The DJ collective Blessed Up Gang formed in the summer of 2021, at a time when many people were finally beginning to re-engage following a long stretch of COVID-driven isolation.
“Seeing spaces open up and seeing that vacuum for club music and the sounds we were really trying to push, it really inspired us to start doing [music] again,” said Obi-wan Shinobi, who joined fellow group members Love Higher (aka Reg Zehner) and DØN for an early June interview.
In the months prior to forming Blessed Up Gang, Shinobi navigated the pandemic virtually, DJing and crafting mixes live on Twitch, YouTube and various streaming services where the community surrounding queer, Black-led club sounds continued to flourish.
On the other end of the spectrum, DØN said the COVID shutdown led them to consider quitting music altogether – a fleeting thought they described as an ongoing part of their creative process. “When it comes to my interest in music, among other things, there are ebbs and flows,” DØN said. “Sometimes I feel like giving up, but that’s also when I’m most inspired. I’ll sit and reevaluate, and ask what’s making me want to give up, what’s making me frustrated, and how I can overcome that. And that’s usually what pushes me further.”
This natural push-and-pull evidences itself in the members’ occasionally divergent interests. Shinobi takes inspiration from the world of anime, with its vivid, explosive color palette, while DØN tends toward horror films that lend the music comparatively dark shades. “And I’d say it blends well,” Shinobi said. “We’re each versatile DJs, and we’re able to pick things apart and vibe off each other.”
Musically, the three share numerous touchstones – particularly the sounds emanating from queer and Black-led club scenes in Chicago, Baltimore and New Jersey. And when the group formed, the three initially kicked around the idea of crafting a footwork-driven concept album centered on Waffle House.
In the months since, Blessed Up Gang's sound has evolved, with the members pulling increased inspiration from their varied musical interests. Love Higher said they draw heavily from footwork and techno, in addition to the DIY punk scene, while Shinobi introduces elements of UK garage. DØN, meanwhile, started as a dubstep DJ before starting down a darker dance path.
“I watch horror movies … and I really like dark techno and the wrongness of some of those sounds. With techno, sometimes it literally sounds like a factory, and I’ve always been interested in those kinds of sounds and textures,” said DØN, who described themselves as the kind of person who can pull rhythms from the natural motion of day-to-day existence. “I used to like going to the gas station and just listening to people pump their gas. … It’s fun to bend things and turn something you take for granted into something that you can dance to.”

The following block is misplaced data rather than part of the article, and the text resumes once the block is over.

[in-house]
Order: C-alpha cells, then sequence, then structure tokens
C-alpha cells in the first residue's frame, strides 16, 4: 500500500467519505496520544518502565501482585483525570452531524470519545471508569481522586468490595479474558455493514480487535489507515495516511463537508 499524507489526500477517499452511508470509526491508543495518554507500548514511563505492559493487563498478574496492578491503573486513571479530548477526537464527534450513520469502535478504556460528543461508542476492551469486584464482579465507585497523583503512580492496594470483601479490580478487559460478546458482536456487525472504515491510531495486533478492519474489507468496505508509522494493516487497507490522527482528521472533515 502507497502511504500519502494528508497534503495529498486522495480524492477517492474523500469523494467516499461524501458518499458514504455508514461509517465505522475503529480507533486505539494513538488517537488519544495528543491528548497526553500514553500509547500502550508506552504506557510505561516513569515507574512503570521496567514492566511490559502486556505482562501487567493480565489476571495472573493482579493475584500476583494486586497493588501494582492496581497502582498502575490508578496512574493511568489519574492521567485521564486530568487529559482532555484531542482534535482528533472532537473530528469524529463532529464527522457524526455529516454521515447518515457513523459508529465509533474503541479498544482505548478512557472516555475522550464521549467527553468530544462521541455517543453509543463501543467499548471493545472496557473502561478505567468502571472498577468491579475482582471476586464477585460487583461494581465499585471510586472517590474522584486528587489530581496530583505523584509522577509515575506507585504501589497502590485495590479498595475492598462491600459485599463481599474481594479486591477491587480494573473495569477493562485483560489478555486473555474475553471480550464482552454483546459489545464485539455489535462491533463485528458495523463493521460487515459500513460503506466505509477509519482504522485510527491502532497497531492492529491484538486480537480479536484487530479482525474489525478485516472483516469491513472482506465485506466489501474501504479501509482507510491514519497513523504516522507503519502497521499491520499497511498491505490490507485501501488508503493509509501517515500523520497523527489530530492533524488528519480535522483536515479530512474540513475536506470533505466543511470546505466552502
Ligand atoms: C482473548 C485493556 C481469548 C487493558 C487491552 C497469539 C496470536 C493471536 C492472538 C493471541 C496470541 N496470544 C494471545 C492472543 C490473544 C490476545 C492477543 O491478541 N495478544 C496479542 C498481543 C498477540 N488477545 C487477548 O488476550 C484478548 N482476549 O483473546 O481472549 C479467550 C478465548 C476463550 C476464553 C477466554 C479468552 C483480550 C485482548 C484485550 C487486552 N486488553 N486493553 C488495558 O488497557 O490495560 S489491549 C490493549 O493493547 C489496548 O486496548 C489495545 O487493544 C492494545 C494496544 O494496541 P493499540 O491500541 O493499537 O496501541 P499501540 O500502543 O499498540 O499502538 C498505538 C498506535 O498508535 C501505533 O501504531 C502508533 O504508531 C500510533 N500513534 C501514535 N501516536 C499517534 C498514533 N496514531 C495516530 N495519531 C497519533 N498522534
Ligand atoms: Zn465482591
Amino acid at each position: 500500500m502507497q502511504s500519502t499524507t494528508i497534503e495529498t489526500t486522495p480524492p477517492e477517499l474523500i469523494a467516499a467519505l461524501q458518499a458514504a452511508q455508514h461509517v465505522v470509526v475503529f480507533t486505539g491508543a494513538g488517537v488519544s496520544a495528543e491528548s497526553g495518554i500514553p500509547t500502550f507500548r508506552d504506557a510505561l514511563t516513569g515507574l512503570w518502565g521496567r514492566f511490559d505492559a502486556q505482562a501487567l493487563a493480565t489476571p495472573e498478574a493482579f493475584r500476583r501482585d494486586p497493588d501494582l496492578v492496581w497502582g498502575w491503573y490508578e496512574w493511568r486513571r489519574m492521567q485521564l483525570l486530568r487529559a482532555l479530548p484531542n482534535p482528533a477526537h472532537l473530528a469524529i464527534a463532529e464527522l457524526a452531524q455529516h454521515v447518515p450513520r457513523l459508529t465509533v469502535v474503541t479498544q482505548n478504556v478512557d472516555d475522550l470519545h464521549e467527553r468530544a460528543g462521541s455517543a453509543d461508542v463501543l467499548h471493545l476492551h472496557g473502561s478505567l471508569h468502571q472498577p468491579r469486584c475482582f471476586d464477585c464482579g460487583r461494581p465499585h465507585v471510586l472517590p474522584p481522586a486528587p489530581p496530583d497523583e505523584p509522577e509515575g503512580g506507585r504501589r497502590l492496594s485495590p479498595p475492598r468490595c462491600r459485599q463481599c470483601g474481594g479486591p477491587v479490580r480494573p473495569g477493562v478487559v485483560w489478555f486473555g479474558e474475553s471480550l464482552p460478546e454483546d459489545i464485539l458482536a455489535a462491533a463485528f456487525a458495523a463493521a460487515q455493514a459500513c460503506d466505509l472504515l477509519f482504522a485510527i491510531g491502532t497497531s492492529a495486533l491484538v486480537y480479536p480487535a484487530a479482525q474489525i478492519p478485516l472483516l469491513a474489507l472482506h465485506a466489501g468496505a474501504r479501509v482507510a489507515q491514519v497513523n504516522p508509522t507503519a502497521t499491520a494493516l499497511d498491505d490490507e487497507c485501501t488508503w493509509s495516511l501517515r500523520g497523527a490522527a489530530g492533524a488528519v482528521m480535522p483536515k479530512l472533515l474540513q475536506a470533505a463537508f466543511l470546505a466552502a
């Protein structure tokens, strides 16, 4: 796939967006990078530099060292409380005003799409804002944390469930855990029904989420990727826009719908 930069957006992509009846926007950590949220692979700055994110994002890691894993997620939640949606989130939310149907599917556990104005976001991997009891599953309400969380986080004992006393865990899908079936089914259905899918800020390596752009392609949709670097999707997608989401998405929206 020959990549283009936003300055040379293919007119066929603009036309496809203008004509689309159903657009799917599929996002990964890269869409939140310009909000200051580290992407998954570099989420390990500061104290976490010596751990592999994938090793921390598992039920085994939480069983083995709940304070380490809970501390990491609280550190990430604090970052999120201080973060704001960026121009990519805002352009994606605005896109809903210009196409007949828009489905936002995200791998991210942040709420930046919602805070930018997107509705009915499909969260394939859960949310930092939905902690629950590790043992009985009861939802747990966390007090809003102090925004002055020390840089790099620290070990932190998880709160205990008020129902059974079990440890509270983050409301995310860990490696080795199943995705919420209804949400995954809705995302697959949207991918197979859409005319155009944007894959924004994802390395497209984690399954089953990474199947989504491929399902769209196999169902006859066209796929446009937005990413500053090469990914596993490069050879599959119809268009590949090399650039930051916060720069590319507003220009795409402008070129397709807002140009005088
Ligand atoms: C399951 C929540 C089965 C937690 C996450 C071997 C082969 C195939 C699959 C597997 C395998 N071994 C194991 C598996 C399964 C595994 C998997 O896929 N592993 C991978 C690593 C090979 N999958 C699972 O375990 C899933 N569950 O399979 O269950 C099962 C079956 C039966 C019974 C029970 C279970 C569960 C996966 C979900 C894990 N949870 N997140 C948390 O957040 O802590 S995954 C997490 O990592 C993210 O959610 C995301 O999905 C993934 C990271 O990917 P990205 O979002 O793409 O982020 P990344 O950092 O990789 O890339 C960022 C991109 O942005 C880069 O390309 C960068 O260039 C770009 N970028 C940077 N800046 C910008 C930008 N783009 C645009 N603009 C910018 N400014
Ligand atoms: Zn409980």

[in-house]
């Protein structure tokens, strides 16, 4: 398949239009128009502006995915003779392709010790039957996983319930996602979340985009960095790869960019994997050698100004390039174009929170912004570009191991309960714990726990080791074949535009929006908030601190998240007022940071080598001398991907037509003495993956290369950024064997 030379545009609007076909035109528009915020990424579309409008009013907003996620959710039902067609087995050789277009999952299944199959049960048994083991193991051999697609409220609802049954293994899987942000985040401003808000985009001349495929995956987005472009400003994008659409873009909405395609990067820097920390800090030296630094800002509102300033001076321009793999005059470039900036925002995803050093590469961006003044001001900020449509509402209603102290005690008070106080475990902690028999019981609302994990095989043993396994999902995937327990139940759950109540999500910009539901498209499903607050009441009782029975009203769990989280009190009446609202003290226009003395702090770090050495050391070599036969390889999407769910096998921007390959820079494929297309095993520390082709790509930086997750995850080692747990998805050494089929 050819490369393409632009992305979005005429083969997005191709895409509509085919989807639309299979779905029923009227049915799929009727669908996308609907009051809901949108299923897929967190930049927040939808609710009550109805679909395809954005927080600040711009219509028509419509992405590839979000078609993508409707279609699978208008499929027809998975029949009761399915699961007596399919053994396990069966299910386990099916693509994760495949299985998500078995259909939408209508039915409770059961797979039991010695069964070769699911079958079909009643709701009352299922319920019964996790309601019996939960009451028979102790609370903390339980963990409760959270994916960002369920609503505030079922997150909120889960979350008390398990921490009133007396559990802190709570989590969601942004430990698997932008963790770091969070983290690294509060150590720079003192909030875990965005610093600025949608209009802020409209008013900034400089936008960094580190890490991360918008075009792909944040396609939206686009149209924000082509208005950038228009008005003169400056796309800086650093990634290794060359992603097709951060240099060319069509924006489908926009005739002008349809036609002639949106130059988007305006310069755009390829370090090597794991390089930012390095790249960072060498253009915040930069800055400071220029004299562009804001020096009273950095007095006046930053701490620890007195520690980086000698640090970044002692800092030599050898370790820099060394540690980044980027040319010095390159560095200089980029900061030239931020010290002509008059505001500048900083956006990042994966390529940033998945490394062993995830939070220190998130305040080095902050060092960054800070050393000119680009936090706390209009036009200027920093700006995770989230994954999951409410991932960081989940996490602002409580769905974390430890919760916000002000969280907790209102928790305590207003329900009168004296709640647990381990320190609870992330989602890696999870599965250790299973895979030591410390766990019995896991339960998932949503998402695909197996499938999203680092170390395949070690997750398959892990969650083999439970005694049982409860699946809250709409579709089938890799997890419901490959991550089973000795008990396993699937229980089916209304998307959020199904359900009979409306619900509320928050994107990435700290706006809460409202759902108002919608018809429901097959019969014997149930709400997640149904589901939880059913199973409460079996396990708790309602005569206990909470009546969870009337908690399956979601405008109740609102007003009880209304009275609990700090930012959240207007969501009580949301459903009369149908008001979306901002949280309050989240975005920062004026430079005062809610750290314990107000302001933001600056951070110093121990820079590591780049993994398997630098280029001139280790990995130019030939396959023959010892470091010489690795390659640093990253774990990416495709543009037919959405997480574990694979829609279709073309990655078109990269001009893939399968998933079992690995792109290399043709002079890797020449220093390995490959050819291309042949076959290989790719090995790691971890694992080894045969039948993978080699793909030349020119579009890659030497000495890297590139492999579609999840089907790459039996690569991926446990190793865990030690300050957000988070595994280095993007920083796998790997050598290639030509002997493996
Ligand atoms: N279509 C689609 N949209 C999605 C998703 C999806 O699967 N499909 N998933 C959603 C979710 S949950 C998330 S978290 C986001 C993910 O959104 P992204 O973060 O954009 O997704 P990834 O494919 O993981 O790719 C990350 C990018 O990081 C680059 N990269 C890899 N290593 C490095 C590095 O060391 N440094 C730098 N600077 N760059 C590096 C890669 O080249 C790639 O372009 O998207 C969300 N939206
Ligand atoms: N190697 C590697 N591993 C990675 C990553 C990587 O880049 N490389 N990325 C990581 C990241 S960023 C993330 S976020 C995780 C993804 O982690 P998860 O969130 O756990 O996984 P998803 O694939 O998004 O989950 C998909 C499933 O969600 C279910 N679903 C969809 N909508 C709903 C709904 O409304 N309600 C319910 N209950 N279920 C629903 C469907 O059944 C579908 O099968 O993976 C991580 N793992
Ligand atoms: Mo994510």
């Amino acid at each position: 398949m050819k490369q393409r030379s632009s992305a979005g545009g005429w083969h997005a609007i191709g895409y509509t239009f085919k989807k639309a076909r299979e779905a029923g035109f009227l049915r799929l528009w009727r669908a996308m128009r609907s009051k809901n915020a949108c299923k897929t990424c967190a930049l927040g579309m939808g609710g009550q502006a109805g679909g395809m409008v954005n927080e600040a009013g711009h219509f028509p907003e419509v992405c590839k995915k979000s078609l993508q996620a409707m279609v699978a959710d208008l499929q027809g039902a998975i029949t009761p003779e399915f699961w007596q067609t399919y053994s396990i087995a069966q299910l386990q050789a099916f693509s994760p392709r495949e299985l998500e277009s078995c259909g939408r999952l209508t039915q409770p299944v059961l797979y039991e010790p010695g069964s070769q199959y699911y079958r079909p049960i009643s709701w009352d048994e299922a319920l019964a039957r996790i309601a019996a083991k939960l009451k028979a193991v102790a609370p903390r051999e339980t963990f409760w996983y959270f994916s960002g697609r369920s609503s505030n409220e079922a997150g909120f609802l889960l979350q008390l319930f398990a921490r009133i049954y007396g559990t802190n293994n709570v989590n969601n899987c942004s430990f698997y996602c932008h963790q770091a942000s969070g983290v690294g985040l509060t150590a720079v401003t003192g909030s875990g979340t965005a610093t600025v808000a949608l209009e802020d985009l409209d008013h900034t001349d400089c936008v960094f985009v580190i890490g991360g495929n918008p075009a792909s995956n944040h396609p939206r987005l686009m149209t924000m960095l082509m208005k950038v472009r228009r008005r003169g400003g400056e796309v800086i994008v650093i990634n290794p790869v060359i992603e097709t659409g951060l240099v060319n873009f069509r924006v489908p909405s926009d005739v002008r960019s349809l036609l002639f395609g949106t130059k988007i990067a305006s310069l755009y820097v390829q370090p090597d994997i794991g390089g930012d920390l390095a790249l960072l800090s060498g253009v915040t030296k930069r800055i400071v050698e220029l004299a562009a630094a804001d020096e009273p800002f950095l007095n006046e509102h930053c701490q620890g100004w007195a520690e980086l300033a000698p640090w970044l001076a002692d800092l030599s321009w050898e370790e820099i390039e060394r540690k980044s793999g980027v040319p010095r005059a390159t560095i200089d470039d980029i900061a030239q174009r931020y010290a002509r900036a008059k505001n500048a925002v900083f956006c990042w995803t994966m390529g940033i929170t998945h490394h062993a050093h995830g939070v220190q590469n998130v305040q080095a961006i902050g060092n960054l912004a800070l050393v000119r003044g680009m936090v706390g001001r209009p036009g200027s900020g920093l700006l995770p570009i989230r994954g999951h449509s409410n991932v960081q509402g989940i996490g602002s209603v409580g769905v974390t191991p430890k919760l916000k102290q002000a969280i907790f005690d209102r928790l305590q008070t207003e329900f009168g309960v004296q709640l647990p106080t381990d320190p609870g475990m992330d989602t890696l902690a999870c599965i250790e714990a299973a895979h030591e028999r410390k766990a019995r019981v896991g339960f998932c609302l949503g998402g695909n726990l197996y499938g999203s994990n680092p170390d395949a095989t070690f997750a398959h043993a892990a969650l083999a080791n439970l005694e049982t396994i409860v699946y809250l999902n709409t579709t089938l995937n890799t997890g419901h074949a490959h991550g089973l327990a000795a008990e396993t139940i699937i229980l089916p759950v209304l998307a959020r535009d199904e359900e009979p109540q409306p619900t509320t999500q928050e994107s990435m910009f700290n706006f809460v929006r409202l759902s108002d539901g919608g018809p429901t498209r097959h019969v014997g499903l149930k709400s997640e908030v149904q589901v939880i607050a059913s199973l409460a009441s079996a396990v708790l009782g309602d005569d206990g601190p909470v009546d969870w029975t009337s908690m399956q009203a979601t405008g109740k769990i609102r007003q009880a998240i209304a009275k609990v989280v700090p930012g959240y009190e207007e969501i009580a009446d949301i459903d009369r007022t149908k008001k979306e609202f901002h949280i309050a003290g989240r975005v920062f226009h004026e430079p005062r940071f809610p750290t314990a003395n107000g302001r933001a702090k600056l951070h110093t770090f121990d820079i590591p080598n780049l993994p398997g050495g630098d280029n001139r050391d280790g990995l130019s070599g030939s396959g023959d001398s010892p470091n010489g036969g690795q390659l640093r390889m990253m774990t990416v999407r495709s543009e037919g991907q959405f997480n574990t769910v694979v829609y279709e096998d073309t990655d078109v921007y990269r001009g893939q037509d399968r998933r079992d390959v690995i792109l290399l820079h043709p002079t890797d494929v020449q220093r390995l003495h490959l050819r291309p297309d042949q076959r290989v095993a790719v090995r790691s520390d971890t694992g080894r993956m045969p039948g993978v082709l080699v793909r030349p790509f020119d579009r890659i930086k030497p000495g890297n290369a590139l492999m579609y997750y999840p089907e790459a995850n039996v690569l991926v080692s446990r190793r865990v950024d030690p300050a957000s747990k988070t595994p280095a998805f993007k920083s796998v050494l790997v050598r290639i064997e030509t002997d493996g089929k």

While their musical interests might vary, all three share a similarly exploratory mindset, which has left them open to surprise and in constant search of new sounds.
“That’s DJ life right there,” Shinobi said. “You’re always looking for the next-next level sound. You’re always exploring subgenres of subgenres, finding your favorite curators and mixers and going from there.”
“The searching is how you build your taste, but it’s also about who you’re becoming as a musician,” Love Higher said. “It’s something that’s never stagnant.”
At times, even almost imperceptible sonic brushes can result in deep dives, with Shinobi recalling how hearing a single video game sound mix on YouTube triggered a weeks-long spiral down a jungle music rabbit hole. “It was like, ‘Oh, I guess this is my obsession for a bit,” Shinobi said, and laughed.
As a result, Blessed Up Gang’s sound has continued to evolve, gravitating from more traditional footwork into a constantly mutating mix of techno, UK garage, drum and bass – all of which appear on the group’s self-titled debut EP, due later this summer. (The trio is also slated to perform at the Gravity Mural Fest, which takes place in Franklinton on Saturday, June 24.)
“You can expect to hear full-spectrum rave music when you come to a Blessed Up Gang set,” DØN said. “It’s been really exciting to see us expand and flourish past generic club and footwork.”
“When you're first in a collective, you have to figure out how you should all play together,” Love Higher said. “Now, two years later, I can comfortably say that whenever we’re all three playing together on a bill, we kind of know we’re going to be great. And I’m not trying to hype us up, but … playing out live we’ve really been able to figure out who we are.”
This onstage growth, in many ways, can be traced to a deepening friendship between the players – the improved chemistry and communication revealing itself in the effortless way the beats flow between the three.
“Working in any group … there’s always going to be ego, and there are always going to be people who have strengths in one area and weaknesses in another,” DØN said. “So the best way to go about any collaboration is to be open and communicative and to listen to other people. … It’s not about being right but finding a way we all can win.”